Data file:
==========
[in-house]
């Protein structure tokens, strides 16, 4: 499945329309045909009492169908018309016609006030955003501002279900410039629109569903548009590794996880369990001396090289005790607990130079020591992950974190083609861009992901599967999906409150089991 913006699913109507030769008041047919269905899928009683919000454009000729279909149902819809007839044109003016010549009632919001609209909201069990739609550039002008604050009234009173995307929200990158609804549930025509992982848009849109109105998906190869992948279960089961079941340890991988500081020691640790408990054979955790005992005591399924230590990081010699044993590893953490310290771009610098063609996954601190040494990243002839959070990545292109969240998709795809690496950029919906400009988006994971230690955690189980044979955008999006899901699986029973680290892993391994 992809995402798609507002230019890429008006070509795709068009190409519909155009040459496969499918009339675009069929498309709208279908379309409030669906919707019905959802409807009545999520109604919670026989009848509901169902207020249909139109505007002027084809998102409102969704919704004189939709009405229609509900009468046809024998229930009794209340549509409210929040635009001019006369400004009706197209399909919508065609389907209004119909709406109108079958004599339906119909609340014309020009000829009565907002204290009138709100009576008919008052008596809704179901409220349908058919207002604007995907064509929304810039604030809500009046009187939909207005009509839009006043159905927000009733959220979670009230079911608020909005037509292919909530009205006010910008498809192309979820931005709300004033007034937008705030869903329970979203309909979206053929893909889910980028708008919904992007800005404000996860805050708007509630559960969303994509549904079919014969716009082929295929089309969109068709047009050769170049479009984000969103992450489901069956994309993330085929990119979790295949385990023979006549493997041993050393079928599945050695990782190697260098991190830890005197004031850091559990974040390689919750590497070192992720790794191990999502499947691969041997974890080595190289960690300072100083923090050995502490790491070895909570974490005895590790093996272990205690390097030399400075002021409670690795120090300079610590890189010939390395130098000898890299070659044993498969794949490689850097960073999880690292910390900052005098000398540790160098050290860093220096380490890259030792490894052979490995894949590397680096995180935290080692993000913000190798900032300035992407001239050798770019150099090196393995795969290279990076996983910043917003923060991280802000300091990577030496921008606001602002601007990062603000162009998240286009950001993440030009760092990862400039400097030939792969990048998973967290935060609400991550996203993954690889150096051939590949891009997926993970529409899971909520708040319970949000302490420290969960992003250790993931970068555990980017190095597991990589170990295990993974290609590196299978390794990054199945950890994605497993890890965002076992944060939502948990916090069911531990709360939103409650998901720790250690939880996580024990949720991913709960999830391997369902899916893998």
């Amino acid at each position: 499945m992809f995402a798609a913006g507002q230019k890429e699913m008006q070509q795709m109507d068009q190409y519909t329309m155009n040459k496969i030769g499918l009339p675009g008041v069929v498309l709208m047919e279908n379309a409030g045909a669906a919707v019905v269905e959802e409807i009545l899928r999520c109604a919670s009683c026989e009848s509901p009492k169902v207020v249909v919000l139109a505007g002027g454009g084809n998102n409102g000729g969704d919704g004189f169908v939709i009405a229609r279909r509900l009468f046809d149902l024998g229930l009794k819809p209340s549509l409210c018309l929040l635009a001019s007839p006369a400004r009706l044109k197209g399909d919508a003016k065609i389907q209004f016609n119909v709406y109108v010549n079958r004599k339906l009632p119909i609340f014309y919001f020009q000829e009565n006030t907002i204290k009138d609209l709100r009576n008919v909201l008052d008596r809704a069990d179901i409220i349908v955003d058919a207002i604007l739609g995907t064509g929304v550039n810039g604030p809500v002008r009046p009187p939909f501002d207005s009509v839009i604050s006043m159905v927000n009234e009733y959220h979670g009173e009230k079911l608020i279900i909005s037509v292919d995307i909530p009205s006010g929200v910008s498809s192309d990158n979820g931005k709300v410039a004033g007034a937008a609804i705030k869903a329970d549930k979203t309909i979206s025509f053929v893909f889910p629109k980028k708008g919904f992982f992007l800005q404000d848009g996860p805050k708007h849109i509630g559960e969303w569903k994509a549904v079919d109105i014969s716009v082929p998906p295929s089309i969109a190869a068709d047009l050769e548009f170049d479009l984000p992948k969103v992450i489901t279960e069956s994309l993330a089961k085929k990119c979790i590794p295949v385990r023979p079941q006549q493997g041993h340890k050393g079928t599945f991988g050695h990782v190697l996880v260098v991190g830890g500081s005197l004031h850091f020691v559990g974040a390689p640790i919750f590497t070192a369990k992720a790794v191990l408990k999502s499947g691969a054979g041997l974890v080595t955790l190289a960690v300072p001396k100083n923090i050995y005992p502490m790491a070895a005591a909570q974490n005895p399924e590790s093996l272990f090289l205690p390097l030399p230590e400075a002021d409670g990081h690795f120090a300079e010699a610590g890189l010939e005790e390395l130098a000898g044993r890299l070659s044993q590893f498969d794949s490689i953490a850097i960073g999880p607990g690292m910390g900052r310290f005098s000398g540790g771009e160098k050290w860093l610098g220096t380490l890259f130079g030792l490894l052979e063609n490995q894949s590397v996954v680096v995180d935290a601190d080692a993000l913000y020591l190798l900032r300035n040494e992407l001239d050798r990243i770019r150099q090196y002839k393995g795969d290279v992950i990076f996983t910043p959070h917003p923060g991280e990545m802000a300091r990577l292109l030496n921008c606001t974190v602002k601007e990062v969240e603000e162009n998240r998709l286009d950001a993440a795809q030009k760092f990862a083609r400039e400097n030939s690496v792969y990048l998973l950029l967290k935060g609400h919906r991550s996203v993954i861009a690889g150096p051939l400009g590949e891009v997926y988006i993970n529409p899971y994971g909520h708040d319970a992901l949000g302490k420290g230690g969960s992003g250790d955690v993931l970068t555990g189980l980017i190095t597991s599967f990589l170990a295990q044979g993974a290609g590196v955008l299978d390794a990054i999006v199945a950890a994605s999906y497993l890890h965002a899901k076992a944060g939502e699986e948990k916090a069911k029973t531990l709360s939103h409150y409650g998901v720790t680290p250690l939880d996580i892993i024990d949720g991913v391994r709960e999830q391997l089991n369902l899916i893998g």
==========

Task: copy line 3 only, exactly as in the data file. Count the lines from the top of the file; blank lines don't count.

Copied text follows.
């Amino acid at each position: 499945m992809f995402a798609a913006g507002q230019k890429e699913m008006q070509q795709m109507d068009q190409y519909t329309m155009n040459k496969i030769g499918l009339p675009g008041v069929v498309l709208m047919e279908n379309a409030g045909a669906a919707v019905v269905e959802e409807i009545l899928r999520c109604a919670s009683c026989e009848s509901p009492k169902v207020v249909v919000l139109a505007g002027g454009g084809n998102n409102g000729g969704d919704g004189f169908v939709i009405a229609r279909r509900l009468f046809d149902l024998g229930l009794k819809p209340s549509l409210c018309l929040l635009a001019s007839p006369a400004r009706l044109k197209g399909d919508a003016k065609i389907q209004f016609n119909v709406y109108v010549n079958r004599k339906l009632p119909i609340f014309y919001f020009q000829e009565n006030t907002i204290k009138d609209l709100r009576n008919v909201l008052d008596r809704a069990d179901i409220i349908v955003d058919a207002i604007l739609g995907t064509g929304v550039n810039g604030p809500v002008r009046p009187p939909f501002d207005s009509v839009i604050s006043m159905v927000n009234e009733y959220h979670g009173e009230k079911l608020i279900i909005s037509v292919d995307i909530p009205s006010g929200v910008s498809s192309d990158n979820g931005k709300v410039a004033g007034a937008a609804i705030k869903a329970d549930k979203t309909i979206s025509f053929v893909f889910p629109k980028k708008g919904f992982f992007l800005q404000d848009g996860p805050k708007h849109i509630g559960e969303w569903k994509a549904v079919d109105i014969s716009v082929p998906p295929s089309i969109a190869a068709d047009l050769e548009f170049d479009l984000p992948k969103v992450i489901t279960e069956s994309l993330a089961k085929k990119c979790i590794p295949v385990r023979p079941q006549q493997g041993h340890k050393g079928t599945f991988g050695h990782v190697l996880v260098v991190g830890g500081s005197l004031h850091f020691v559990g974040a390689p640790i919750f590497t070192a369990k992720a790794v191990l408990k999502s499947g691969a054979g041997l974890v080595t955790l190289a960690v300072p001396k100083n923090i050995y005992p502490m790491a070895a005591a909570q974490n005895p399924e590790s093996l272990f090289l205690p390097l030399p230590e400075a002021d409670g990081h690795f120090a300079e010699a610590g890189l010939e005790e390395l130098a000898g044993r890299l070659s044993q590893f498969d794949s490689i953490a850097i960073g999880p607990g690292m910390g900052r310290f005098s000398g540790g771009e160098k050290w860093l610098g220096t380490l890259f130079g030792l490894l052979e063609n490995q894949s590397v996954v680096v995180d935290a601190d080692a993000l913000y020591l190798l900032r300035n040494e992407l001239d050798r990243i770019r150099q090196y002839k393995g795969d290279v992950i990076f996983t910043p959070h917003p923060g991280e990545m802000a300091r990577l292109l030496n921008c606001t974190v602002k601007e990062v969240e603000e162009n998240r998709l286009d950001a993440a795809q030009k760092f990862a083609r400039e400097n030939s690496v792969y990048l998973l950029l967290k935060g609400h919906r991550s996203v993954i861009a690889g150096p051939l400009g590949e891009v997926y988006i993970n529409p899971y994971g909520h708040d319970a992901l949000g302490k420290g230690g969960s992003g250790d955690v993931l970068t555990g189980l980017i190095t597991s599967f990589l170990a295990q044979g993974a290609g590196v955008l299978d390794a990054i999006v199945a950890a994605s999906y497993l890890h965002a899901k076992a944060g939502e699986e948990k916090a069911k029973t531990l709360s939103h409150y409650g998901v720790t680290p250690l939880d996580i892993i024990d949720g991913v391994r709960e999830q391997l089991n369902l899916i893998g």